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Old 05-22-2011, 10:49 PM   #1
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Default Glacier - Drinking Water

Hey Guys,

I couldn't find any threads where anyone used this water for their brew day. However, I just bought 10 gallons to use for my brew day tomorrow and just looked up the water specifics from their website.

The website states the following:

"Glacier Water’s sophisticated vending machines operate like mini bottled water plants. Inside the compact
machine, the water is carbon and micron filtered, passed through a reverse osmosis membrane, then filtered
and UV-treated. And all of Glacier Water’s more than 17,000 machines are serviced by Glacier Water
technicians to ensure consistent quality standards and hassle-free operation"

Since this was supposed to be normal drinking water, I thought it was going to be a mineral water. However, the site mentions reverse osmosis. Do you think they are putting more minerals back into the water? Or am I going to have to go pick up some water treatments?




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Old 05-22-2011, 10:49 PM   #2
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http://www.glacierwater.com/pdfs/Vended%20Water%20Fact%20Sheet.pdf
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"There is no strong beer, only weak men"
"Pretty women make us BUY beer, ugly women make us DRINK beer" - Al Bundy
"Give a man a beer, he'll drink for a day. Teach a man to brew, he'll be drunk for the rest of his life."

Primary: Viking Metal, Berliner Weisse
Kegged: Oaked English Mild, Modus Hoperandi
Bottled: None
Notable Empties: Oaked Black IIPA, BBK I, Red IIPA, Burning Bush, Apophis "The Destroyer", Vanilla Porter
On-Deck: Hobbit Ale, The Titan BW, Ale of Olympus

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Old 10-20-2011, 02:05 PM   #3
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I'd be interested to hear if anyone's used this before also. I have one of these machines right next to my house, and it's very convenient to fill up a 5G jug of it. It does mention RO in the fact sheet... but does that mean it's completely void of any minerals? Is all RO created equally or would I have to send some of this away to be tested to get accurate readings?

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Old 10-20-2011, 02:10 PM   #4
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I use one of those machines all of the time. I don't know if it's 'Glacier' or not but its reverse osmosis and touts all of the same ideas. My beer turns out great without any treatments.

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Old 10-20-2011, 02:34 PM   #5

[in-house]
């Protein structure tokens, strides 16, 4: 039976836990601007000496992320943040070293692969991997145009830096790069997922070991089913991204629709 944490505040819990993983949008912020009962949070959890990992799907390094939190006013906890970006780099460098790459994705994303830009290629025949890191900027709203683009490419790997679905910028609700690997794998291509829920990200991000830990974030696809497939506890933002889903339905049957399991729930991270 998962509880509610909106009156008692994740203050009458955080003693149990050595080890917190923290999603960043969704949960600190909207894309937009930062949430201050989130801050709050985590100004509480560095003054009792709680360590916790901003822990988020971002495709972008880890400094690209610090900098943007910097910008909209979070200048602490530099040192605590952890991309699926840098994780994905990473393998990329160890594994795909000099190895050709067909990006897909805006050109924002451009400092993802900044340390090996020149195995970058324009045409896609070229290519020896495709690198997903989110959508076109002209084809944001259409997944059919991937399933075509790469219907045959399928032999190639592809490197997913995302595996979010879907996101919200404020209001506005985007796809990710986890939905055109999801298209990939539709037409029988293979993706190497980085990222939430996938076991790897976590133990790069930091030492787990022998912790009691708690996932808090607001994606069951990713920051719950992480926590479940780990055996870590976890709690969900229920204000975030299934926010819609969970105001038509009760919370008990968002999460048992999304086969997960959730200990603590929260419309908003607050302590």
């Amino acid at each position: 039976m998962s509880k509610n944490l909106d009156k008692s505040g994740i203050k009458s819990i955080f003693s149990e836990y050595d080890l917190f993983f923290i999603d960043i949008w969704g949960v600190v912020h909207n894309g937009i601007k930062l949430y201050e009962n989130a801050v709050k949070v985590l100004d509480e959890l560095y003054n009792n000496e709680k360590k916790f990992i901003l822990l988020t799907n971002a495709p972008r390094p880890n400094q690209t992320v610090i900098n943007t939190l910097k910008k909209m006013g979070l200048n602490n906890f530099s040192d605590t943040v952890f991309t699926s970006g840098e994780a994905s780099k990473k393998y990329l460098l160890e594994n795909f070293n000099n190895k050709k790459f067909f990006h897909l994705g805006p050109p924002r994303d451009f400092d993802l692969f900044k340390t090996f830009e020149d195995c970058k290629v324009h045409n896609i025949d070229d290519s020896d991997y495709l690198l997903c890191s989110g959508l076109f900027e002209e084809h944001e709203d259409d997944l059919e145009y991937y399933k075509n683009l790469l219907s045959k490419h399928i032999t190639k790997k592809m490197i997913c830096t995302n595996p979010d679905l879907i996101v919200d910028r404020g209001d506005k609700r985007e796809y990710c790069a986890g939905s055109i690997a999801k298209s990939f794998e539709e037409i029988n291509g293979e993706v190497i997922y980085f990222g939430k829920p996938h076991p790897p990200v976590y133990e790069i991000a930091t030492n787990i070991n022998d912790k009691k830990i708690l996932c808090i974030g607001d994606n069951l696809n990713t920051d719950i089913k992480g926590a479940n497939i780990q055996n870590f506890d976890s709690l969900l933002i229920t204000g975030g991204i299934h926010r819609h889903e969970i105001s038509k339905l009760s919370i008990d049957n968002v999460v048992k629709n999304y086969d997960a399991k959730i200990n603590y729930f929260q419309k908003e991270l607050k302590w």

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Great to know. Thanks, I think I'm going to give that a try.

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Old 10-20-2011, 02:37 PM   #6
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I want to see someone brew with REAL glacier water: silty and muddy!

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Old 10-20-2011, 03:11 PM   #7
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Geer, do you do AG brewing? I've read all over the place that RO water will not work well for mashing because it needs Calcium to convert the amylase enzymes... Have you had any efficiency issues when using the RO water?

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Old 10-20-2011, 04:09 PM   #8
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Prolific-

I am All Grain and have about 30 batches under my belt. By no means am I as experienced as Revvy or Yooper and I hope I don't get flamed for only providing anecdotal evidence.

I did have efficiency problems on my first few batches but I chalked that up to being a newb as I am at a pretty consistent 75% now. My Mashing and sparging techiniques have improved greatly thanks to much reading on this board.

Also, I understand the concern with not having enough minerals in the water profile to help with fermentation. I offset that with building healthy yeast starters. I tend to slightly over pitch. I haven't experimented with water additives yet and have very good tasting beer. While I'll admit I haven't cloned anything perfectly, the beers still taste great.

Take my advice with a grain of salt (no pun intended) but do your homework and decide what risks you are willing to make with your beer. You can always try a side by side if you are into experimenting. Do a small mash of RO water and treated water and see if you can tell the difference. In my experience RO water has worked out perfectly and provided me with many great tasting brew.

-Steve

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Old 10-20-2011, 04:10 PM   #9
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I use Glacier. It's RO water with an extra UV sanitizer step. I've never used it in a mash straight, however. I always add trace minerals to match the composition of water from a particular locale. But it's as easy as adding a gram or two of chalk/gypsum/salt/baking soda/epsom salt to the crushed grain prior to mashing.

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Old 10-20-2011, 04:29 PM   #10
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Like I said- I am not half the brewer Yooper is- might take her advice here:

http://www.homebrewtalk.com/f128/brewing-water-chemistry-primer-198460/

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